Here is an excerpt from Some Elements of the American Character, Independence Day Oration by John Fitzgerald Kennedy, Candidate for Congress from the 11th Congressional District, July 4, 1946:
The American character has been not only religious, idealistic, and patriotic, but because of these it has been essentially individual.
The right of the individual against the State has ever been one of our most cherished political principles.
The American Constitution has set down for all men to see the essentially Christian and American principle that there are certain rights held by every man which no government and no majority, however powerful, can deny.
Conceived in Grecian thought, strengthened by Christian morality, and stamped indelibly into American political philosophy, the right of the individual against the State is the keystone of our Constitution. Each man is free.
He is free in thought.
He is free in expression.
He is free in worship.
To us, who have been reared in the American tradition, these rights have become part of our very being. They have become so much a part of our being that most of us are prone to feel that they are rights universally recognized and universally exercised. But the sad fact is that this is not true. They were dearly won for us only a few short centuries ago and they were dearly preserved for us in the days just past. And there are large sections of the world today where these rights are denied as a matter of philosophy and as a matter of government.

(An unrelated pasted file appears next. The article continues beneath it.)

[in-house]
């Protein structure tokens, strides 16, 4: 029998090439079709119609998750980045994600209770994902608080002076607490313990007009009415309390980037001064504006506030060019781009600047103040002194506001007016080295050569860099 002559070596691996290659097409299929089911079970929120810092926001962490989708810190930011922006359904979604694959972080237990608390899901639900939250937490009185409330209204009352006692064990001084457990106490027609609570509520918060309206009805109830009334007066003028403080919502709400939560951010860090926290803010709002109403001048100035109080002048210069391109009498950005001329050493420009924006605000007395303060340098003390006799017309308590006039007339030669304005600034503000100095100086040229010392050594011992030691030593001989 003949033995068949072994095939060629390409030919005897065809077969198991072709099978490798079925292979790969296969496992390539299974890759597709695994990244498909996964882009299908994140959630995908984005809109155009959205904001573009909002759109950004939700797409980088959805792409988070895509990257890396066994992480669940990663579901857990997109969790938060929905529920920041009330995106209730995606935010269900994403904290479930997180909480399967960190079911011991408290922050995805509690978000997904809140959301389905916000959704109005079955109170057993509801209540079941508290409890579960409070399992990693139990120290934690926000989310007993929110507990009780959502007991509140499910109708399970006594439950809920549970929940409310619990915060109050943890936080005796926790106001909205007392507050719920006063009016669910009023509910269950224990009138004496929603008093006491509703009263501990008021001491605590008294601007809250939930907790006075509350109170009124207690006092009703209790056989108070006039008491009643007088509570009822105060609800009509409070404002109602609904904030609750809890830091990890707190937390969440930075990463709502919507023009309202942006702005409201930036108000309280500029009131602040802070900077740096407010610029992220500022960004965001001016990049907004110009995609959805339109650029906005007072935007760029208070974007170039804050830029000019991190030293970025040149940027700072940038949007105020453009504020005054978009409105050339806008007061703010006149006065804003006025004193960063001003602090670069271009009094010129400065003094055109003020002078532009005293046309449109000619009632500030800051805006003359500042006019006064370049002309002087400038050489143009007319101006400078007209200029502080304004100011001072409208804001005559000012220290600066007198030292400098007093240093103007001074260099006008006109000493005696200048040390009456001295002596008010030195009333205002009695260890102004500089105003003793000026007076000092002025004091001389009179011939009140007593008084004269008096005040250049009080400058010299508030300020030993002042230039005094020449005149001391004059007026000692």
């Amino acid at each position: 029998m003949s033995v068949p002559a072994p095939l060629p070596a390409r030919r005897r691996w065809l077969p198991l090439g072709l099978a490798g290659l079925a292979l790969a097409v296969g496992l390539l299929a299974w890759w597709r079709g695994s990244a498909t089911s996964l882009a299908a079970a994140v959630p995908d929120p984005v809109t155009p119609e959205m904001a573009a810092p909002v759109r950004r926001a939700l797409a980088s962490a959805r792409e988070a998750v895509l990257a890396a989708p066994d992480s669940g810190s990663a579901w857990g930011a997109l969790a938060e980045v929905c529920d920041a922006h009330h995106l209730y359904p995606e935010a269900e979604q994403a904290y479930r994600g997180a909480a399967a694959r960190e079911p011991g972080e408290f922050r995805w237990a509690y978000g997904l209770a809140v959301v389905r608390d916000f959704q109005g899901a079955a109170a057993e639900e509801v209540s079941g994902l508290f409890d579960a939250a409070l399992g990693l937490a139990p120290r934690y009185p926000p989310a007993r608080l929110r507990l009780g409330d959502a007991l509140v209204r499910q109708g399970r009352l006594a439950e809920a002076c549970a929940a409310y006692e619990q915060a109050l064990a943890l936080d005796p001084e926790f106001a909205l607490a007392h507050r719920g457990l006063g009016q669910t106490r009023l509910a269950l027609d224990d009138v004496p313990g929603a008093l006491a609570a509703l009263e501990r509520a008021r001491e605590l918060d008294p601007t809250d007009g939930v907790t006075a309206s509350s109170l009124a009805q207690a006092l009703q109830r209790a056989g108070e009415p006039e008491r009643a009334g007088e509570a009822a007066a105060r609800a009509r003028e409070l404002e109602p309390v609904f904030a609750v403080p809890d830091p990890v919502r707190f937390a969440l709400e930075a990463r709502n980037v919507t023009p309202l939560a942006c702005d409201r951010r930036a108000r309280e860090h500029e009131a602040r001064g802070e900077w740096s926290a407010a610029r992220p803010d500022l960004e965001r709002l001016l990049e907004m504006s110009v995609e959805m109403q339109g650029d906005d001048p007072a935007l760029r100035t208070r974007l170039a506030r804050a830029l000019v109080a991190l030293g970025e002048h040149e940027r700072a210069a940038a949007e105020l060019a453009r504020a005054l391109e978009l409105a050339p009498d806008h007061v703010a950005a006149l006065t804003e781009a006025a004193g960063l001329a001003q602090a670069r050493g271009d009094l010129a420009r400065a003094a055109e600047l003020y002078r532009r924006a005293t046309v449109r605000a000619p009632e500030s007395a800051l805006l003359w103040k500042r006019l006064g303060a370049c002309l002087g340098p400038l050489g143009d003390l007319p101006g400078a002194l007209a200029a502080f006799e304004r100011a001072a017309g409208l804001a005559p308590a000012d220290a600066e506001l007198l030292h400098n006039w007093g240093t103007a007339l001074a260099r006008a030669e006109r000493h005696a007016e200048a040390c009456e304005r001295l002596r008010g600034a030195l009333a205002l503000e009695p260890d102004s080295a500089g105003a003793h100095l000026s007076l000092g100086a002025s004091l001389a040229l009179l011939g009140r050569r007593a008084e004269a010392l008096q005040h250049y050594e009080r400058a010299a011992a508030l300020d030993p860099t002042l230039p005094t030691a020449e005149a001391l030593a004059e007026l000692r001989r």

We cannot assume that the struggle is ended. It is never-ending.
Eternal vigilance is the price of liberty. It was the price yesterday. It is the price today, and it will ever be the price.
The characteristics of the American people have ever been a deep sense of religion, a deep sense of idealism, a deep sense of patriotism, and a deep sense of individualism.
Let us not blink the fact that the days which lie ahead of us are bitter ones.
May God grant that, at some distant date, on this day, and on this platform, the orator may be able to say that these are still the great qualities of the American character and that they have prevailed.